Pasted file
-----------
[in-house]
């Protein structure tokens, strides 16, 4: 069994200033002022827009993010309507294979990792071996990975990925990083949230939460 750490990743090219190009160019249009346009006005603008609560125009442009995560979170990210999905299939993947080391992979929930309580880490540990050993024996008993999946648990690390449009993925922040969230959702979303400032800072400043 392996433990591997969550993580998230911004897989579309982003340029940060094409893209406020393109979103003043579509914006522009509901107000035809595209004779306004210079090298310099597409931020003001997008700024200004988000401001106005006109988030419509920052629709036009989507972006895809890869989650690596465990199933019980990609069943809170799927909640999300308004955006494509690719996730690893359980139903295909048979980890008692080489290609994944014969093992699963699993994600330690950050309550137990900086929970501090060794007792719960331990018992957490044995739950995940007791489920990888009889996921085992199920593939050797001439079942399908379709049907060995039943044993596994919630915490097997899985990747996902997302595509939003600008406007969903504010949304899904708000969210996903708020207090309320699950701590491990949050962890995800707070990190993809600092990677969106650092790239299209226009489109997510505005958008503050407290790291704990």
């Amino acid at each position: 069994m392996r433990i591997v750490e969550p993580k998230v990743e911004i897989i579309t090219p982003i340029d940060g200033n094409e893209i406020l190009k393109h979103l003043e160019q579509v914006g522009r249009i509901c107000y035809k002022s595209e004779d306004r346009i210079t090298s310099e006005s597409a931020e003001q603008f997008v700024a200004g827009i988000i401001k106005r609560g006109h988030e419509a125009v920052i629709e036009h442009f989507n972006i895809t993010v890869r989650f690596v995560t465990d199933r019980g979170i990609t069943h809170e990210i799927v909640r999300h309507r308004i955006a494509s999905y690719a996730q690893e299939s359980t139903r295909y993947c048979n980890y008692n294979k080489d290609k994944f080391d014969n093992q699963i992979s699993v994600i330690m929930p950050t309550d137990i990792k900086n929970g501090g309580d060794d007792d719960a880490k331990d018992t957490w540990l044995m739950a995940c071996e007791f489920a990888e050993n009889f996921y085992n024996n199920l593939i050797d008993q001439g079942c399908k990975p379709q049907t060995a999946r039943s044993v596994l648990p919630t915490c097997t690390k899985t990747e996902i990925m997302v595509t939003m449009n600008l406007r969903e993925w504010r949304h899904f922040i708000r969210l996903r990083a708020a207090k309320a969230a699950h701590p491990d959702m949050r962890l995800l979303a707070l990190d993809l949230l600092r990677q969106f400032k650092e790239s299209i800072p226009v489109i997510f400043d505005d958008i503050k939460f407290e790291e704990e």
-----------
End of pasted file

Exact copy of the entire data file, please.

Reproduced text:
[in-house]
């Protein structure tokens, strides 16, 4: 069994200033002022827009993010309507294979990792071996990975990925990083949230939460 750490990743090219190009160019249009346009006005603008609560125009442009995560979170990210999905299939993947080391992979929930309580880490540990050993024996008993999946648990690390449009993925922040969230959702979303400032800072400043 392996433990591997969550993580998230911004897989579309982003340029940060094409893209406020393109979103003043579509914006522009509901107000035809595209004779306004210079090298310099597409931020003001997008700024200004988000401001106005006109988030419509920052629709036009989507972006895809890869989650690596465990199933019980990609069943809170799927909640999300308004955006494509690719996730690893359980139903295909048979980890008692080489290609994944014969093992699963699993994600330690950050309550137990900086929970501090060794007792719960331990018992957490044995739950995940007791489920990888009889996921085992199920593939050797001439079942399908379709049907060995039943044993596994919630915490097997899985990747996902997302595509939003600008406007969903504010949304899904708000969210996903708020207090309320699950701590491990949050962890995800707070990190993809600092990677969106650092790239299209226009489109997510505005958008503050407290790291704990």
């Amino acid at each position: 069994m392996r433990i591997v750490e969550p993580k998230v990743e911004i897989i579309t090219p982003i340029d940060g200033n094409e893209i406020l190009k393109h979103l003043e160019q579509v914006g522009r249009i509901c107000y035809k002022s595209e004779d306004r346009i210079t090298s310099e006005s597409a931020e003001q603008f997008v700024a200004g827009i988000i401001k106005r609560g006109h988030e419509a125009v920052i629709e036009h442009f989507n972006i895809t993010v890869r989650f690596v995560t465990d199933r019980g979170i990609t069943h809170e990210i799927v909640r999300h309507r308004i955006a494509s999905y690719a996730q690893e299939s359980t139903r295909y993947c048979n980890y008692n294979k080489d290609k994944f080391d014969n093992q699963i992979s699993v994600i330690m929930p950050t309550d137990i990792k900086n929970g501090g309580d060794d007792d719960a880490k331990d018992t957490w540990l044995m739950a995940c071996e007791f489920a990888e050993n009889f996921y085992n024996n199920l593939i050797d008993q001439g079942c399908k990975p379709q049907t060995a999946r039943s044993v596994l648990p919630t915490c097997t690390k899985t990747e996902i990925m997302v595509t939003m449009n600008l406007r969903e993925w504010r949304h899904f922040i708000r969210l996903r990083a708020a207090k309320a969230a699950h701590p491990d959702m949050r962890l995800l979303a707070l990190d993809l949230l600092r990677q969106f400032k650092e790239s299209i800072p226009v489109i997510f400043d505005d958008i503050k939460f407290e790291e704990e």